Stressing that the agreement will usher in a new era of transparency in the secondary ticket industry, the Federal Trade Commission (FTC) today announced it reached a settlement with Ticketmaster that will offer refunds to Bruce Springsteen fans who fell for “deceptive bait-and-switch tactics” when they bought tickets from the company’s TicketsNow resale subsidiary.
FTC Chairman Jon Leibowitz made the announcement during a press conference, and he said that in addition to refunds, Ticketmaster has also agreed to alter its business practices to better disclose where tickets are being sold from, and whether tickets are actually in-hand or speculative.
“Buying tickets should not be a game of chance. Ticketmaster’s refrain is that it sold through TicketsNow to give consumers more choices. But when you steer consumers to your resale Web sites without clear disclosures, and they unknowingly buy tickets at higher prices, they’ll be left with a sour note,” Leibowitz said in a statement. He added that Ticketmaster is not admitting to any wrongdoing as a condition of the settlement.
Fans who were redirected from Ticketmaster’s Web site to the TicketsNow site where they bought tickets at a premium for 14 Springsteen concerts last year are eligible for the refunds, which will pay the difference between face value of the tickets and the above-face premium amount they paid. Two separate shows in New Jersey were the subject of another, yet similar, settlement between Ticketmaster and former New Jersey Attorney General Anne Milgram. While he did not know exactly how many fans were ultimately affected, in part because some fans have already been paid refunds, Leibowitz estimated that thousands could still receive refunds that could cost the company a total of more than $1 million.
In addition, the settlement calls for Ticketmaster to clearly state where tickets are being purchased from, and whether tickets are “in-hand” or are speculative. Leibowitz said about 10 major ticket resale sites will be sent warning letters today to make similar changes to their sites, but he stopped short of condemning the secondary ticket market, instead opting to praise it as providing a service to consumers.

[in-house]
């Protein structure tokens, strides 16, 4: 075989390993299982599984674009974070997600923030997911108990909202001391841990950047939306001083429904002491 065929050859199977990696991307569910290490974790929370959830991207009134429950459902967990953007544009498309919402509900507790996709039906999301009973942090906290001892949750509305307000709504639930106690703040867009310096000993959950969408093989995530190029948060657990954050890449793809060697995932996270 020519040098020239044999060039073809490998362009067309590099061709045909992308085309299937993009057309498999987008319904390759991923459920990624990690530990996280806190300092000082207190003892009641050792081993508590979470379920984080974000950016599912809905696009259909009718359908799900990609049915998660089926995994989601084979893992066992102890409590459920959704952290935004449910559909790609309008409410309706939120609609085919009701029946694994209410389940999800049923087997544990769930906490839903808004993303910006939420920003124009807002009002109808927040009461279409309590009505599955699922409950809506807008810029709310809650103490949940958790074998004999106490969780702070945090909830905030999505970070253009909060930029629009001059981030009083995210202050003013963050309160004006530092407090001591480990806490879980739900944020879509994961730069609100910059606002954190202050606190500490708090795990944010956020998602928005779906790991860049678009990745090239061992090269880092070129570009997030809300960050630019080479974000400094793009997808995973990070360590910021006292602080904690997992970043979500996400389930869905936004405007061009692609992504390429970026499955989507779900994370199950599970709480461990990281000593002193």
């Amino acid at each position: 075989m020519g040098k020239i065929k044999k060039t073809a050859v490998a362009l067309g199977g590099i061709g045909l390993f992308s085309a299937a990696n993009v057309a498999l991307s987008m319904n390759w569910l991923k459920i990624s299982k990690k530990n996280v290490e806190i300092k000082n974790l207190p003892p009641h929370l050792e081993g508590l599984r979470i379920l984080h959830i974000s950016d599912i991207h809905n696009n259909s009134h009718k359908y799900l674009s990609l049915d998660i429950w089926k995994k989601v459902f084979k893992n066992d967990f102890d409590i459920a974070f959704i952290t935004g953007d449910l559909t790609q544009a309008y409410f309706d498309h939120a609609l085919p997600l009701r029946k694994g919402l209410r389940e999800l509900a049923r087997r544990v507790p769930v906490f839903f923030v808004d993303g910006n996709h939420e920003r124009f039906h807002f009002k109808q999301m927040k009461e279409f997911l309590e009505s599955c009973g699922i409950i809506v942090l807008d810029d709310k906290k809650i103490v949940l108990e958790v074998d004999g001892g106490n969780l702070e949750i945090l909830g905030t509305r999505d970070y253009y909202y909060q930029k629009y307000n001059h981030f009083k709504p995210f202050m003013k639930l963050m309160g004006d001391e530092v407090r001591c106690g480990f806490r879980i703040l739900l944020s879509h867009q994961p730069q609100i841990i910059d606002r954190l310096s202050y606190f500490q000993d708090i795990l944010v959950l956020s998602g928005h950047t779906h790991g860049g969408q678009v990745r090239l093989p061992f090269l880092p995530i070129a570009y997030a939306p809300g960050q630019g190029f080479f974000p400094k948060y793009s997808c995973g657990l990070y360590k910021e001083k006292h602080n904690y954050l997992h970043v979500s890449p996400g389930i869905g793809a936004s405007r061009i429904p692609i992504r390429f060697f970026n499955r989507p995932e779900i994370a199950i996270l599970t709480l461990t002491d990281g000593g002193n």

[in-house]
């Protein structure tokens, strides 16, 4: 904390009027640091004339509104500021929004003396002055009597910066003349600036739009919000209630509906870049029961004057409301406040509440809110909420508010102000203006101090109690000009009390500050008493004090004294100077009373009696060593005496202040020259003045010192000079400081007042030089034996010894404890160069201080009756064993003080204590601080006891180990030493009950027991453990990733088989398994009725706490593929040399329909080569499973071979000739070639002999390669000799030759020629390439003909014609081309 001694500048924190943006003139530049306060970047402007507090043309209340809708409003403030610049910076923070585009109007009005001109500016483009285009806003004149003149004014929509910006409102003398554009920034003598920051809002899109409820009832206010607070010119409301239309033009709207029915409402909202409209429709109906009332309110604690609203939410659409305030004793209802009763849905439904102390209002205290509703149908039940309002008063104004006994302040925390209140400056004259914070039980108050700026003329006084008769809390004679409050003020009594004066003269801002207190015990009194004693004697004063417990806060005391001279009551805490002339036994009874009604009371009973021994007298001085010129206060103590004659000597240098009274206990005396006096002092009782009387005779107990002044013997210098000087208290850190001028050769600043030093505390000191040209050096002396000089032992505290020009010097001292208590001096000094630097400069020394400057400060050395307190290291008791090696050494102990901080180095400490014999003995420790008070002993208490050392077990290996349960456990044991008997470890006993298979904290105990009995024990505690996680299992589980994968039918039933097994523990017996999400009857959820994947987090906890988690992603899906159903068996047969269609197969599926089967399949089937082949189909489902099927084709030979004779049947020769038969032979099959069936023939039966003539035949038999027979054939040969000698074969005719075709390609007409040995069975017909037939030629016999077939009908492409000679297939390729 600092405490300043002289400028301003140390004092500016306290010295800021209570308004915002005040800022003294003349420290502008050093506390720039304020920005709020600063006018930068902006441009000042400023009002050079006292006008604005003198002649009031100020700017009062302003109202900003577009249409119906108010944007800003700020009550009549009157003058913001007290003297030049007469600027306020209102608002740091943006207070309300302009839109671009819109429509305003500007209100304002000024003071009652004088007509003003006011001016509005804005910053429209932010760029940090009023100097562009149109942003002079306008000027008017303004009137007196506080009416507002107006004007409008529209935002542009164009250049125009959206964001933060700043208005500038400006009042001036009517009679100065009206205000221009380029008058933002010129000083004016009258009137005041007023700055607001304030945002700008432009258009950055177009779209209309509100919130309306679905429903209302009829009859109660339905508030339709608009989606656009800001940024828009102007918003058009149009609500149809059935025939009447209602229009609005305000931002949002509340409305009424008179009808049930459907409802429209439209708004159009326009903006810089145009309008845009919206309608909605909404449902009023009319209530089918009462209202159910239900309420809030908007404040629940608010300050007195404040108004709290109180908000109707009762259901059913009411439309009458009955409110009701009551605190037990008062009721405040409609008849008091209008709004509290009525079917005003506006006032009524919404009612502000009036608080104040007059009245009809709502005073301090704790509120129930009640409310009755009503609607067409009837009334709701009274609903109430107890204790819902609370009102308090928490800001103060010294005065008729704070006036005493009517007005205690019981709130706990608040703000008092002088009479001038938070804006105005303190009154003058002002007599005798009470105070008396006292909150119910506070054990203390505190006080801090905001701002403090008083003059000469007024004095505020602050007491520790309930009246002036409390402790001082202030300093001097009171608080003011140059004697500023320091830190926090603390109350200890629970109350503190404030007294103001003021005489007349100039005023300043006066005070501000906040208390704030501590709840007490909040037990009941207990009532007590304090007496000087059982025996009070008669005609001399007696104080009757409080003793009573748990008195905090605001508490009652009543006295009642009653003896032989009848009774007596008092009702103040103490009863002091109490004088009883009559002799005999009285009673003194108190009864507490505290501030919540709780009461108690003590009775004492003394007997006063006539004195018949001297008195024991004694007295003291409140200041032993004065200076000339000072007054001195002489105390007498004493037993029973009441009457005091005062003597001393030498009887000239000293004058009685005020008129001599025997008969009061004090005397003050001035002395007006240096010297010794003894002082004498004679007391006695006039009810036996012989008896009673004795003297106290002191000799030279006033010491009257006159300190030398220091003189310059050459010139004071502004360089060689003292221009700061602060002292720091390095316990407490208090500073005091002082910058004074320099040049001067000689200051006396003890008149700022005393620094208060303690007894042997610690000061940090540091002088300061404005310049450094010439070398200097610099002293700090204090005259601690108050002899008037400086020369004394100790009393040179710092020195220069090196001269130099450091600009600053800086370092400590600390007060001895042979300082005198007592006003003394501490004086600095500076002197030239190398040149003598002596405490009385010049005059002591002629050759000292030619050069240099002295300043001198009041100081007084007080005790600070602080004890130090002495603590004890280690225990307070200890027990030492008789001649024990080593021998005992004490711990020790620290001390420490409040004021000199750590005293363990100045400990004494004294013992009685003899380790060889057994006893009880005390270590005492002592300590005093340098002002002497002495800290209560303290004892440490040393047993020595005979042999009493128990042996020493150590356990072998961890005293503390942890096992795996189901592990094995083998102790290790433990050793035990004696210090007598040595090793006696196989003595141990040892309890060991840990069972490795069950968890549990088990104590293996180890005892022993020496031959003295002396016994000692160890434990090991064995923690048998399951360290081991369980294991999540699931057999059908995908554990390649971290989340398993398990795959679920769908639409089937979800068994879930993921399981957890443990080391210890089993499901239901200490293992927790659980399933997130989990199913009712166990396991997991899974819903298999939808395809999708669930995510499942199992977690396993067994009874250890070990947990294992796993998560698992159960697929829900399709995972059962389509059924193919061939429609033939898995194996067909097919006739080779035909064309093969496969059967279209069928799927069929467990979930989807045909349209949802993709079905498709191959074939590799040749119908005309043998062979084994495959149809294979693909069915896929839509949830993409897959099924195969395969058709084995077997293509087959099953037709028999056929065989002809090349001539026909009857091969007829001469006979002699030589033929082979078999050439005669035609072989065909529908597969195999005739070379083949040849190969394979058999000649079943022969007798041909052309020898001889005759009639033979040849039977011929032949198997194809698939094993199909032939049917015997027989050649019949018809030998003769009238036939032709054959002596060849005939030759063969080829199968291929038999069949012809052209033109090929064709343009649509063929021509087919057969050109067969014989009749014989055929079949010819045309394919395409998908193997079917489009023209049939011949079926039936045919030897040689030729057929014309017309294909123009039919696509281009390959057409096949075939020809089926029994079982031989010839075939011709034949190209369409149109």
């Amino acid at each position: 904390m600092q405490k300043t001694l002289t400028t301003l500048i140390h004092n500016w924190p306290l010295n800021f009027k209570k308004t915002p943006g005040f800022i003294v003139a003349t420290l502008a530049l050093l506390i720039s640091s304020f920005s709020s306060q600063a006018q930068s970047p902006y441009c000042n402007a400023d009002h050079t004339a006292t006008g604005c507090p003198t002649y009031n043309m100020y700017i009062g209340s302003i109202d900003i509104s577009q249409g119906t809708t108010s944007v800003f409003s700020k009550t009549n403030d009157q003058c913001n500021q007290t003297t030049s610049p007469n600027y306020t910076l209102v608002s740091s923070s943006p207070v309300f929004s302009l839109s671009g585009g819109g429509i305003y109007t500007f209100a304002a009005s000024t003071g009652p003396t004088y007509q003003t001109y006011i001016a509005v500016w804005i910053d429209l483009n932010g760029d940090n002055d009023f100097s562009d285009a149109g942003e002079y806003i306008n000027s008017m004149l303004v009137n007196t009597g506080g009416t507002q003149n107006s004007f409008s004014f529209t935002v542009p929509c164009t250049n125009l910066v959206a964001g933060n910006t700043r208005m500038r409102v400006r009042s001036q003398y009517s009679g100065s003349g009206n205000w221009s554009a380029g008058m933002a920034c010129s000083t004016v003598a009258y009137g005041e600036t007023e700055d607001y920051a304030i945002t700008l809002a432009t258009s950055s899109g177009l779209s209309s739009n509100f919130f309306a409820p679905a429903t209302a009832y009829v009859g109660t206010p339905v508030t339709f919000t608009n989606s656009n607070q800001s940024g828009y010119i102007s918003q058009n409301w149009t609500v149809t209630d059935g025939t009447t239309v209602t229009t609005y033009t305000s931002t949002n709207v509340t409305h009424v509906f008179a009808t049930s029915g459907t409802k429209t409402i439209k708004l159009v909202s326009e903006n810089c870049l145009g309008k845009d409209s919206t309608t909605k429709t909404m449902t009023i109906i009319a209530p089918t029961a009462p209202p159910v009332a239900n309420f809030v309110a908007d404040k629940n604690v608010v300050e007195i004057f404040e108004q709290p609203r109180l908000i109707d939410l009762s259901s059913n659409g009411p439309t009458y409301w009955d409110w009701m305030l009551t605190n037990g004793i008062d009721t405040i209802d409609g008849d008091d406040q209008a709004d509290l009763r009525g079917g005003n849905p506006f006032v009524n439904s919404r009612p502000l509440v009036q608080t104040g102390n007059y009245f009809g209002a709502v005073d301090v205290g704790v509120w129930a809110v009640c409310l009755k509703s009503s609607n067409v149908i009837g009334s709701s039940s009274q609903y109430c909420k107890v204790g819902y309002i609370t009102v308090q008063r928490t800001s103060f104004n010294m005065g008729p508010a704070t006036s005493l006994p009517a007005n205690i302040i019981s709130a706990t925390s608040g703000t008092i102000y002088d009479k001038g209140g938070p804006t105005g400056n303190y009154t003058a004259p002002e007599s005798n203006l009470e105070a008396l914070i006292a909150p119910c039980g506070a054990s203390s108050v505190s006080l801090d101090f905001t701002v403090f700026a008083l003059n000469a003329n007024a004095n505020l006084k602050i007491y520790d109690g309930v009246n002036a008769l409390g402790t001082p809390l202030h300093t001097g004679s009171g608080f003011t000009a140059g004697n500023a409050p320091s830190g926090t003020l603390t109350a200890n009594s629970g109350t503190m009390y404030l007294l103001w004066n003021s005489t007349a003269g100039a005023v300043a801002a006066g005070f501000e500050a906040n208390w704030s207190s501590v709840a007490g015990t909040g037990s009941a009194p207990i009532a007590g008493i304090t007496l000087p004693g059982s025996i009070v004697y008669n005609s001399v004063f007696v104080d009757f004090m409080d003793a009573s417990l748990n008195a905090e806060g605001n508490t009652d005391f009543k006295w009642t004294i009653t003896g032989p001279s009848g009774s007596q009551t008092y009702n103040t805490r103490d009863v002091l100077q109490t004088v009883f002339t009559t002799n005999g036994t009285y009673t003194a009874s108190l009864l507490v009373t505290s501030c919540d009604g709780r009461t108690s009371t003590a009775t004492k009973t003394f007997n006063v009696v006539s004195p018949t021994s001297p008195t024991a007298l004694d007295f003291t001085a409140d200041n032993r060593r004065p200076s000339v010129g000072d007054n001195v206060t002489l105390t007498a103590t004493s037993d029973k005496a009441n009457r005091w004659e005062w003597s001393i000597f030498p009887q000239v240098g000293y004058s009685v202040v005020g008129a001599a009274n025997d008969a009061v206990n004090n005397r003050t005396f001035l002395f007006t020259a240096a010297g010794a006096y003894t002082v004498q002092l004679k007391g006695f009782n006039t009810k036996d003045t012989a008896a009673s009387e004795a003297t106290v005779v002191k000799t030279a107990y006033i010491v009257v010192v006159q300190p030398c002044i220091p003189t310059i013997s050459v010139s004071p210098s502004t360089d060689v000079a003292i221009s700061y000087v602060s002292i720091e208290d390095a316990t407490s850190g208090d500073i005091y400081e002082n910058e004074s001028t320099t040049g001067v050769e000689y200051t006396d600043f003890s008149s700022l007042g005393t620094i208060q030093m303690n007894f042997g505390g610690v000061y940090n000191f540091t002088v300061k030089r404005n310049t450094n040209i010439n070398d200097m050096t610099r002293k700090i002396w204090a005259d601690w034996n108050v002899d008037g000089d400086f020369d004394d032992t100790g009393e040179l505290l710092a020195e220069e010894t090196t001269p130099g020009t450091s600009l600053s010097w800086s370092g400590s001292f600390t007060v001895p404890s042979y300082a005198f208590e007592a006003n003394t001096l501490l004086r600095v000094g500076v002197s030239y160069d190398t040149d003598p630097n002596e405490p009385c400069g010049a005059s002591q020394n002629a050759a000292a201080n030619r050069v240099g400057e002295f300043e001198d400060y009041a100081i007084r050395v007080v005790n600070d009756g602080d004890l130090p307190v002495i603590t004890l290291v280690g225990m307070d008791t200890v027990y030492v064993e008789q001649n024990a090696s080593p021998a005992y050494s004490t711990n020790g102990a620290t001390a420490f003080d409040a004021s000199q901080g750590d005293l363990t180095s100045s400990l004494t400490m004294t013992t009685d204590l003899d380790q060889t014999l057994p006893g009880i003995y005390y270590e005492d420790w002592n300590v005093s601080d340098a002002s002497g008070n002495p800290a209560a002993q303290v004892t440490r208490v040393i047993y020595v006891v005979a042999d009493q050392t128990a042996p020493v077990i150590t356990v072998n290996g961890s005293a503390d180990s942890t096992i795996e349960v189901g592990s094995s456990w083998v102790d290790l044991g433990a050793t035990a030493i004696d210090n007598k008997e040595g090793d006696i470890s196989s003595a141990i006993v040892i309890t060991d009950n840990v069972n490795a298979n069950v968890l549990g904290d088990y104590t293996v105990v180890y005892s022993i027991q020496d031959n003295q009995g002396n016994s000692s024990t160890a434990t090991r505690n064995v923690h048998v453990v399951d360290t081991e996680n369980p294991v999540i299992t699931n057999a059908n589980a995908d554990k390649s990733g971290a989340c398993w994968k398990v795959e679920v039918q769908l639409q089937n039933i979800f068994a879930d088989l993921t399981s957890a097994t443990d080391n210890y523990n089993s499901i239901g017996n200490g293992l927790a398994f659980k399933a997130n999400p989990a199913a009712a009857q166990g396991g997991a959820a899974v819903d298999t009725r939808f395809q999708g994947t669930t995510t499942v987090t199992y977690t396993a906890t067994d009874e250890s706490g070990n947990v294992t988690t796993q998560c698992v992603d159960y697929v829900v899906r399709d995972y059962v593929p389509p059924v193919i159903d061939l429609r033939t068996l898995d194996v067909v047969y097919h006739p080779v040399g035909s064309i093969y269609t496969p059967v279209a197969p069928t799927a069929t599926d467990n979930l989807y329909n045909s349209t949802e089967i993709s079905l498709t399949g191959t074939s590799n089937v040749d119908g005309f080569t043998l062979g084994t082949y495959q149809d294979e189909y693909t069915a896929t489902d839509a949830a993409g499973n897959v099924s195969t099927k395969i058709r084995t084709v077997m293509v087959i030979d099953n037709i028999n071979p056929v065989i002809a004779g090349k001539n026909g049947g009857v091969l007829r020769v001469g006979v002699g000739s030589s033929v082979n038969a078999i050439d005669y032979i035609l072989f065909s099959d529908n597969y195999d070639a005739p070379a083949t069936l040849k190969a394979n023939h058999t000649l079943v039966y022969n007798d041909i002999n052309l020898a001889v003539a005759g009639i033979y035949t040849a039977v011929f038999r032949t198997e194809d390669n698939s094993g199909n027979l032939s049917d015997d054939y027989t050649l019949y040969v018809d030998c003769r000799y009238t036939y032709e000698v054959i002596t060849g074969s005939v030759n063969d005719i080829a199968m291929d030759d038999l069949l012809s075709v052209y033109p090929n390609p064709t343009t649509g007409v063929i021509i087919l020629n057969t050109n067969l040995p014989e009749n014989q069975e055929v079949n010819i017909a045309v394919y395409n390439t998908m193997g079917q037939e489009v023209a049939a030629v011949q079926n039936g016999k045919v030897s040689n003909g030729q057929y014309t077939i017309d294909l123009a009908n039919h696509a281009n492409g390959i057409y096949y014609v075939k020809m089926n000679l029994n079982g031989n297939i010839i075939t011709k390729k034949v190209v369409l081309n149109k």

“There’s nothing wrong with ticket resellers,” Leibowitz said, adding that he has bought tickets from brokers on numerous occasions. “We want to make sure that consumers understand what they’re buying.”
A spokesperson for Live Nation Entertainment, Ticketmaster’s new home since its merger with Live Nation, said the company did not have a comment about the settlement.
“At last, the federal government is siding with American consumers, who are the real winners in this settlement,” said U.S. Rep. Bill Pascrell, Jr., who was cited by Leibowitz as one of the members of congress, with Sen. Charles Schumer, who has worked to regulate the ticketing industry. “I applaud FTC Chairman Jon Leibowitz for responding to my call for a full investigation and for recognizing that this issue is bigger than who gets the best seats at a show. It’s about how we do business in the United States.”
Pascrell added, “The FTC did exactly what the U.S. Department of Justice failed to do in its approval of the Ticketmaster-Live Nation merger: put the rights of American consumers first. This decision provides for a remedy I strongly support: forcing Ticketmaster to refund money to the concert goers that were swindled. Additionally, the FTC will require TicketsNow and Ticketmaster to operate more transparently in the future by requiring clear and conspicuous disclosure that TicketsNow is a secondary marketplace, that ticket prices are often higher than their face value, and individual disclosure when speculative tickets are advertised. These requirements are similar to many provisions of the BOSS ACT, which I introduced last year in response to Ticketmaster’s behavior in this incident. While this order will undoubtedly force the secondary market to change many of its bad behaviors, I’d like to see the consumer protections in this settlement and the additional ones in my legislation given the full force of law. Congress must immediately pass the BOSS ACT so incidents like what happened at the Meadowlands last year never happen to concertgoers in the future.”